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Governor to sign transportation bill in Ontario

Malheur County, Ore., ag industry leaders are trying to ensure a large number of farmers turn out for Gov. Kate Brown’s planned visit to Ontario on Aug. 28. They want to thank her for her support of a transportation package that includes $26 million for a rail transload facility.
Sean Ellis

Capital Press

Published on August 21, 2017 2:12PM

Last changed on August 21, 2017 2:13PM

Associated Press File
Oregon Gov. Kate Brown will visit Ontario, Ore., Aug. 28. Ag industry leaders are encouraging farmers to show up to thank her for her support of a transportation package that includes $26 million for a major rail transload facility near Ontario.

Associated Press File Oregon Gov. Kate Brown will visit Ontario, Ore., Aug. 28. Ag industry leaders are encouraging farmers to show up to thank her for her support of a transportation package that includes $26 million for a major rail transload facility near Ontario.

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Oregon Gov. Kate Brown, accompanied by Idaho Lt. Gov. Brad Little, exits a Black Hawk helicopter Feb. 10 during a visit to East Oregon and southwestern Idaho to survey the heavy damage caused by snow and ice. Brown will visit Ontario, Ore., Aug. 28 and ag industry leaders are encouraging farmers to show up to thank her for her support of a transportation package that includes $26 million for a major rail transload facility near Ontario.

Sean Ellis/Capital Press File

Oregon Gov. Kate Brown, accompanied by Idaho Lt. Gov. Brad Little, exits a Black Hawk helicopter Feb. 10 during a visit to East Oregon and southwestern Idaho to survey the heavy damage caused by snow and ice. Brown will visit Ontario, Ore., Aug. 28 and ag industry leaders are encouraging farmers to show up to thank her for her support of a transportation package that includes $26 million for a major rail transload facility near Ontario.

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ONTARIO, Ore. — Gov. Kate Brown will travel to Ontario Aug. 28 to hold a ceremonial signing of the state’s $5.3 billion transportation bill, which provides funding for a major rail transload facility in Malheur County.

The bill provides $26 million for the transload facility, which onion industry leaders say could be a game-changer for farmers because it will allow onions and other commodities to be loaded directly onto rail cars, reducing transportation costs and possibly opening new markets.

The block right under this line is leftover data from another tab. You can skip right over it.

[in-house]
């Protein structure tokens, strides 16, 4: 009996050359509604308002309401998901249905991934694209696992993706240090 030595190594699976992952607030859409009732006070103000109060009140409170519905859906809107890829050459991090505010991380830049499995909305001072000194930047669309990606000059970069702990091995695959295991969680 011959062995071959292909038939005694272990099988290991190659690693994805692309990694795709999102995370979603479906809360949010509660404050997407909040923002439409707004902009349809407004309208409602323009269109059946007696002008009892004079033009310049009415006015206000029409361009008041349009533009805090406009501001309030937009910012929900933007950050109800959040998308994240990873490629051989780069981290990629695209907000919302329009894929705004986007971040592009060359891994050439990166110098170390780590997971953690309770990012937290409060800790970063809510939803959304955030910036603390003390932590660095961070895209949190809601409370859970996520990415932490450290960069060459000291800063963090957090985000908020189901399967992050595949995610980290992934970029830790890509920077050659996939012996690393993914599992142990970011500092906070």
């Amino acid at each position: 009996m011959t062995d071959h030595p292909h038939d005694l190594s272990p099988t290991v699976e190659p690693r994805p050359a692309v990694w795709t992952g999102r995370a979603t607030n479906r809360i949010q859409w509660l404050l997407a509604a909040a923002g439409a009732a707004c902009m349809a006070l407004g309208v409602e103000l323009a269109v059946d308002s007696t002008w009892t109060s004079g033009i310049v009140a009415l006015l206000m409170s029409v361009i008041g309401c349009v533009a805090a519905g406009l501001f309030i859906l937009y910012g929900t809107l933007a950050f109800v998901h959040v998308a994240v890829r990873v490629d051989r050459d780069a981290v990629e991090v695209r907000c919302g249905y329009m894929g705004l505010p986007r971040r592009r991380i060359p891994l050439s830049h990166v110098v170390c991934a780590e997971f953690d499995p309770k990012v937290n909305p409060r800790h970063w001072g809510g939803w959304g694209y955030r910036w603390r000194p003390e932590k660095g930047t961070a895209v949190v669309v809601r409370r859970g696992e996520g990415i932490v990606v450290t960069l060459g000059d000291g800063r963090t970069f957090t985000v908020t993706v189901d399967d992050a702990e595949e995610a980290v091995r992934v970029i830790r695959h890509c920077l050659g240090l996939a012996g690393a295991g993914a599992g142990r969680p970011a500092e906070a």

The governor plans to meet with producers in Ontario before signing House Bill 2017.

This will be Brown’s second visit to Ontario this year. Before that, farmers can’t remember the last time a governor visited the area in an official capacity.

Local onion industry leaders are encouraging as many farmers as possible to show up for the Aug. 28 signing and thank Brown for her role in helping ensure inclusion of the funding for the transload facility in the transportation package.

“We’re telling people, be sure and thank her and express our gratitude,” said Grant Kitamura, general manager of Murakami Produce, an onion shipping company. “This facility will be a great help to the onion industry and other commodities.”

Dozens of onion storage and packing sheds collapsed under the weight of snow and ice this winter and Brown toured the region in February to see the damage first-hand.

Rep. Cliff Bentz, R-Ontario, vice co-chairman of the committee that crafted the transportation package, said Brown is following up on what she said she would do when she visited the region in February: help the local economy recover from the damage.

The governor’s visit to the area is “extremely significant and I think it’s a reflection of how supportive she is of this investment in our area,” he said.

Bentz said the transload facility “is a great, big deal to this community and I think she understands that and wants to share in the hope this brings to this community.”

Bentz said ag industry leaders will be notified once specific times and places for Brown’s visit are set.

He said it’s also important for locals to thank the governor for her support of House Bill 2012, which created a special economic development region in Malheur County with the goal of helping farmers and other businesses compete on a more level playing field with their Idaho counterparts.

Nyssa farmer Paul Skeen, who helped escort Brown during her February visit, said her interest in and support for the area is refreshing because Eastern Oregon residents have long felt forgotten by the rest of the state.

“It’s symbolic about how she feels about us,” he said about the governor’s planned visit and ceremonial signing. “It’s been a long time since anybody even recognized we were part of the state.” He said it’s important for farmers and others to show up and thank Brown for her support.

“I plan on being there, shaking her hand and telling her, ‘Thank you,’” Skeen said.



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